Finding the Data Story
Who doesn’t love politics? The latest in the round of IronViz feeders from Tableau features this as the theme. I’ll admit, it was hard for me to be enthusiastic about politics at first, but after a scavenger hunt for political data, I came across something that had me excited to tell a story:
As soon as I saw this table, from the Wikipedia article on Women’s Suffrage, I knew there was a fascinating data story to be told.
And it triggered the memory of watching the movie Suffragette with my wife – a compelling film that highlights the struggle faced by women seeking the right to vote in equality with men. Watching the film made that struggle seem real, but it wasn’t until the end (SPOILER ALERT), right before the credits, that you get a list of some select countries and years when women finally achieved the right to vote that brings home the movie’s final message: Suffrage wasn’t just a struggle way back when, it has been a struggle in recent years too. You see years such as 1983, 1999, and 2015.
The problem with the table (and to a lesser extent, the list in the movie) is that they hide the story. The countries in the table are in alphabetic order, which makes it easy to find one if you want, but there are questions where some data visualization might reveal insight that the table and list cannot:
- What was the progression?
- How long did it take?
- Were there any historic events that played a role?
- What does the world look like today?
Designing the Data Story
Right from the start I had an idea of the type of visualization I wanted. Now, that’s a little unusual for me, because I almost always use Tableau to explore the data first, creating several or a dozen visualizations until the story becomes clear. But here, I had a feelingthat I wanted to use a Gantt chart with a row for each country showing when voting rights were achieved by women in that country. I had an image in my mind, something like:
It took a bit of data cleansing and manipulation to get the data into shape (I’ll save the technical stuff for other blog posts). And then, when I visualized the data in Tableau, the results were even more compelling than I’d imagined! The underlying story was engaging. But even with a basic visualization, I had to decide: how as I going to present the story?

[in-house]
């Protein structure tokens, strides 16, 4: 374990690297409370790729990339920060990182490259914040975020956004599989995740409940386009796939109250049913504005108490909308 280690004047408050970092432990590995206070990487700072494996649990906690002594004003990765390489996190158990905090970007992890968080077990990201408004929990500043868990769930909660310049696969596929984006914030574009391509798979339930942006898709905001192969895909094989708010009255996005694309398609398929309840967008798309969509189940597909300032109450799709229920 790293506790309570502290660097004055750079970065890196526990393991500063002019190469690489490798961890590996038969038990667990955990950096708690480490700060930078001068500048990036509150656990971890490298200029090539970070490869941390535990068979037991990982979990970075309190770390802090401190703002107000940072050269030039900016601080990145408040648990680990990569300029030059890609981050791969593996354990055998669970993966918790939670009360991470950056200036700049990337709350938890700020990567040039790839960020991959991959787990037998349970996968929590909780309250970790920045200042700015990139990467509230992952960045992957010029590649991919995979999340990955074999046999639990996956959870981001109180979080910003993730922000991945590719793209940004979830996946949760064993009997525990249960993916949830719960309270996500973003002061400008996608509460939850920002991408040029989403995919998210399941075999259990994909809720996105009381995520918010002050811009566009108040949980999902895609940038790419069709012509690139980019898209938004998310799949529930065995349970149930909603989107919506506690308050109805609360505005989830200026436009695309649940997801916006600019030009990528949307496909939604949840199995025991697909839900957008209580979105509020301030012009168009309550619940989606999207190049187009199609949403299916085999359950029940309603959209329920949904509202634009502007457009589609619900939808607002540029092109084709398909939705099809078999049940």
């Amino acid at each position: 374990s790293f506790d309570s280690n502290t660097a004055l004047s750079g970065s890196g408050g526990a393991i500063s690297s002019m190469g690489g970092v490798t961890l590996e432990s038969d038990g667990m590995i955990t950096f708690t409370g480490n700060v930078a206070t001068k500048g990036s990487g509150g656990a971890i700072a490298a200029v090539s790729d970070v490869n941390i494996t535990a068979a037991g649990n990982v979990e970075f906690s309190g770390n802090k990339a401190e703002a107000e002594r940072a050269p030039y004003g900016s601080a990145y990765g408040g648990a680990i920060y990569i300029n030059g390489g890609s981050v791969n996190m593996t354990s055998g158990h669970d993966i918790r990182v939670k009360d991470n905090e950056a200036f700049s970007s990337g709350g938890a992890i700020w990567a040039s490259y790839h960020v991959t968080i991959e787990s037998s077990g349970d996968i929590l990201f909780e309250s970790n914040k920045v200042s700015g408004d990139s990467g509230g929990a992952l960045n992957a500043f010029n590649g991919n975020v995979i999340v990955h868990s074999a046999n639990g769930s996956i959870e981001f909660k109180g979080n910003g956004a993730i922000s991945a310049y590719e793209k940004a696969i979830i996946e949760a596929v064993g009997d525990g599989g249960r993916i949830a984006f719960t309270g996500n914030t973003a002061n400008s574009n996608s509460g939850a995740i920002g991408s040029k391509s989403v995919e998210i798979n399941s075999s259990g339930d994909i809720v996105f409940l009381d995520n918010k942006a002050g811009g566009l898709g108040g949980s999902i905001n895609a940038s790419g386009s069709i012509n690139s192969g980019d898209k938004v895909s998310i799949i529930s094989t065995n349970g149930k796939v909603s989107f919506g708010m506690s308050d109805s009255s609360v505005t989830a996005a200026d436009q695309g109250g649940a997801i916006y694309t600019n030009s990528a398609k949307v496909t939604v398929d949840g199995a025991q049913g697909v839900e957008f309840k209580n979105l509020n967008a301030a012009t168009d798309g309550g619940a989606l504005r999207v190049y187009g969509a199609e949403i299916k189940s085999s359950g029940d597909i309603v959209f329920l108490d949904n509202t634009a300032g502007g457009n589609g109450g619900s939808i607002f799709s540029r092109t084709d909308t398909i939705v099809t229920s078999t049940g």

Presenting the Data Story – Considerations and Decisions
The first question I faced: the story can be told either from a historical perspective (what countries existed historically) or a contemporary perspective (what countries exist today, even if at the time of suffrage they were part of some empire or kingdom). I chose to go with a slightly hybrid approach (much like the table from Wikipedia) which allows the story to start with a historical bent, but end with a relatively modern view of the world.
And with that, I faced another decision: I could give the end-user some kind of interactive dashboard or even a static visualization that told the story all at once, or I could reveal the story as it was told. Most of the time, I love to give the user interactivity and allow them to explore whatever they want because it encourages the user to become engaged, ask questions, and seek answers on their own.
But in this case, I really wanted to user to experience the story as it unfolded – to feel the long wait endured by so many who longed for equality. I didn’t want them to see the end of the story without experiencing the beginning and middle (notice that I haven’t used screenshots of the actual visualization in this post? I want you to experience it in order too!)
And so, it occurred to me to animate the story, something like this:
This allows the user to see the beginning of the story and experience the progression and long delays in equality before seeing the state of the world today. It builds anticipation and excitement. The danger, was that there are some very long delays and the observer might become bored… So ultimately I compromised and used varied speed (with indication for the user). I used the Pages shelf in Tableau (in my humble opinion, the most underused shelf), but I’ll save the technical details of how I accomplished the animation and automated in a dashboard for a later post.
And finally, I organized everything into a story that encourages multiple levels of interaction and thought from the user. You’ll see that in the flow of the Story in Tableau:
- Begin: Gain some context and insight before engaging
- Observe: Watch the story unfold and feel the progression of time and events.
- Interact: Dive into the details, uncover your own insights
- Reflect: Having experienced and interacted with the story, thoughtfully consider some implications.
Questions, comments? I love to hear from you! Let me know your thoughts below!